Adapting a literary novel to film is always tricky, and it's all the more so when language itself is among the book's subjects. Thus begin the problems of The Reader, a British movie of a well-reviewed German novel about issues both moral and bookish.

The movie is in English, of course, which immediately puts some viewers at a disadvantage: They can't know that the German title, Der Vorleser, refers only to someone who reads out loud.

That person is Michael, introduced as a melancholy lawyer (Ralph Fiennes) in mid-'90s Berlin. But he first became that sort of reader almost 40 years earlier, when he was 15 (and played by David Kross).

Like the earlier The Hours, also from director Stephen Daldry, The Reader leaps about in time — which doesn't boost its momentum. Rather than evoking memory's knotted tapestry, the relentless flashbacks and flash-forwards seem merely mechanical.

One day in 1958, teenage Michael is overcome by illness on his way home from school. He's helped by Hanna (stalwart Kate Winslet), a tram conductor who generally keeps to herself. After a long recuperation, Michael returns to thank his benefactor. Soon, Hanna's bathing him, and when he steps from the tub, he discovers that she too is naked.

The two meet regularly for sex thereafter, and after the first few trysts, Hanna demands a singular form of foreplay: Michael must read to her. Chekhov, Twain, Tintin and Lady Chatterley's Lover — "This is disgusting ... go on" — are among the schoolboy's selections.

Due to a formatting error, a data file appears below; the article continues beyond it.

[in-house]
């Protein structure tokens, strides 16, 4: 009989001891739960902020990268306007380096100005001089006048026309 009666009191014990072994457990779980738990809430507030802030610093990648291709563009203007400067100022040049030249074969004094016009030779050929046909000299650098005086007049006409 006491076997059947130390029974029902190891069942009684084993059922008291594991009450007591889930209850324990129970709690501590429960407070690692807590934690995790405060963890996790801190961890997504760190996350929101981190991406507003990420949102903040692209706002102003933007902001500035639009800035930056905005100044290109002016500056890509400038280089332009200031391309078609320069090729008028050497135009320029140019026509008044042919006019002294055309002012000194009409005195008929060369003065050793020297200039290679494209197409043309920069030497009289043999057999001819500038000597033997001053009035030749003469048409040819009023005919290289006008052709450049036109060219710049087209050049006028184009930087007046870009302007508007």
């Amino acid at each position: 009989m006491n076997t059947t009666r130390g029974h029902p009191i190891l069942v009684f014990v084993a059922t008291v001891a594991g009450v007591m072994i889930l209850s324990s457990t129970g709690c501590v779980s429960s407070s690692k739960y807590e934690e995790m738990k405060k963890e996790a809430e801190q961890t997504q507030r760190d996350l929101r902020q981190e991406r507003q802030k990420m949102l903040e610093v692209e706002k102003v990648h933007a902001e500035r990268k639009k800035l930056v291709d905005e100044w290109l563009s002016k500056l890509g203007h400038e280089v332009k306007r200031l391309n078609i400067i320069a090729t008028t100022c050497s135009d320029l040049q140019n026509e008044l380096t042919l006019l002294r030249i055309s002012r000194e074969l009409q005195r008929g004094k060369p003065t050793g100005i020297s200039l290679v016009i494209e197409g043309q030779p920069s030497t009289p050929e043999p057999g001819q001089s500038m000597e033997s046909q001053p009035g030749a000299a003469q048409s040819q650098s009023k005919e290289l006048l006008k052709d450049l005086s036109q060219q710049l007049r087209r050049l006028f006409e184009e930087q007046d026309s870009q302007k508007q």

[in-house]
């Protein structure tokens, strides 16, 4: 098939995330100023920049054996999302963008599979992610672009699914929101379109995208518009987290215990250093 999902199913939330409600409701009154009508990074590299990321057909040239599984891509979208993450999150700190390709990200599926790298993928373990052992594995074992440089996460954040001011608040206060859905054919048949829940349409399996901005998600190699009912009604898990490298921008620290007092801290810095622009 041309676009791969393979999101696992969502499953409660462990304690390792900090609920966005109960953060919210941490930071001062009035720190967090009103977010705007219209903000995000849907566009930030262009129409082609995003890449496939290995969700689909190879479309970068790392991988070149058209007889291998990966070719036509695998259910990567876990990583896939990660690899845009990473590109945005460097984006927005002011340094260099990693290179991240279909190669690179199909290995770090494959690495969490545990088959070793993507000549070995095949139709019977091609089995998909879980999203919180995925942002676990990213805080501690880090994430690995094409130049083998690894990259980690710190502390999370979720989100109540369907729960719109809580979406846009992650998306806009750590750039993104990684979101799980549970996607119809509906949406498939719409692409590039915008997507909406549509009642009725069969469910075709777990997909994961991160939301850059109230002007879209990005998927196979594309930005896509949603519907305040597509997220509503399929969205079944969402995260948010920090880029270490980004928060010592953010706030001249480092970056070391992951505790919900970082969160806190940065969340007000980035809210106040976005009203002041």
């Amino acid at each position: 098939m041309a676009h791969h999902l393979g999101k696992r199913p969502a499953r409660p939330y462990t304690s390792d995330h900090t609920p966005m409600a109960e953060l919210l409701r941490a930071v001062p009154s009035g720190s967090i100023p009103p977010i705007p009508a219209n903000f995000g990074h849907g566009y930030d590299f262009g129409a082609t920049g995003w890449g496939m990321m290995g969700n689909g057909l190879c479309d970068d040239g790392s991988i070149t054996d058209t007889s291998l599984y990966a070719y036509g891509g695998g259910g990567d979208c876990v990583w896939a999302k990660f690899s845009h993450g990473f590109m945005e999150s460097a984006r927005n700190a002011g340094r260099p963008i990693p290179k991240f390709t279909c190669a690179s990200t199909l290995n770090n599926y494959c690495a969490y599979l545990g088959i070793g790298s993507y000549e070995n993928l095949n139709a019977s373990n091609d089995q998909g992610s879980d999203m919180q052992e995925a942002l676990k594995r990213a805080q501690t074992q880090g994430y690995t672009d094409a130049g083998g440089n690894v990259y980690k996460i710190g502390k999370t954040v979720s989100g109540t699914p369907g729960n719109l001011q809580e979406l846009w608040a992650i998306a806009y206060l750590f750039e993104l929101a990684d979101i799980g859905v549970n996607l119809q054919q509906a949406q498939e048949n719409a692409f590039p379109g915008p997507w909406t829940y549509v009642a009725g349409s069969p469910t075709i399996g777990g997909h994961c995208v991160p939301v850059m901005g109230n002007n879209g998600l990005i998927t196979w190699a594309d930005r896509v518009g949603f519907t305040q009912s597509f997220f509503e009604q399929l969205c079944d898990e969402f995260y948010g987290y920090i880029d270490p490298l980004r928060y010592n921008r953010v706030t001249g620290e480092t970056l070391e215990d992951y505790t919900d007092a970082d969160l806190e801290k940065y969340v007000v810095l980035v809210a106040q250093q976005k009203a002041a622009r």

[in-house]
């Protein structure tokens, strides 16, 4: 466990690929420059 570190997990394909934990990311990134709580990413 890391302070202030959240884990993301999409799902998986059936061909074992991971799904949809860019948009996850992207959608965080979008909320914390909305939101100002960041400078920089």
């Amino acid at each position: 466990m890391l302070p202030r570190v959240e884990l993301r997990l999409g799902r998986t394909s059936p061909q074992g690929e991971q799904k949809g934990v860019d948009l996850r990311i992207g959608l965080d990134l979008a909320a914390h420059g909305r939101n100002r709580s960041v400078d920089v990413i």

Michael tells Hanna he loves her, and she sometimes hints that she shares his feelings. Then she disappears.

Hanna has two secrets, neither of which is hard to guess. One of them, which can be intuited simply from the place and period, is confirmed eight years later. Now a law student, Michael joins his professor (a sly Bruno Ganz) and classmates as observers at a trial. The defendants are former death-camp guards, and one of them is Hanna.

Personifying postwar Germany, Michael is conflicted. He wants to help Hanna, yet is repulsed by what she did. For many years, Michael is haunted by Hanna, who remains his great love. But all he can bring himself to do is become her reader again, reciting books onto cassette tapes that he sends to her in prison.

Long divorced and distant from his grown-up daughter, the morose lawyer is supposedly scarred by his underage fling with a woman twice his age. (He's so bummed that he can't even rouse himself to emulate the other cast members' German accents.) Michael is apparently meant to be the last of Hanna's victims, the postwar equivalent of the doomed children who read to her while behind barbed wire.

Yet all The Reader offers to support this parallel is the older Michael's funk. When his teenage self is in bed with Hanna, in scenes that are alluringly lighted and frankly erotic, the lovers appear quite happy. The legal age of consent aside, Michael does not look like he's being manipulated or molested.

Some crucial points are simply lost in David Hare's script, which abbreviates Michael's strained relationship with his father and eliminates the books that influence Hanna as her prison term nears its end. The effect is muddled, so that this potentially horrific tale bewilders more than it shocks.

Ultimately, the older Michael gets a sharp lecture from a Holocaust survivor (a fine cameo by Lena Olin). Yet the issue of guilt remains unresolved. For closure, The Reader's viewers just may have to open the book.

Books Featured In This Story

The Reader

by Bernhard Schlink

Paperback, 218 pages |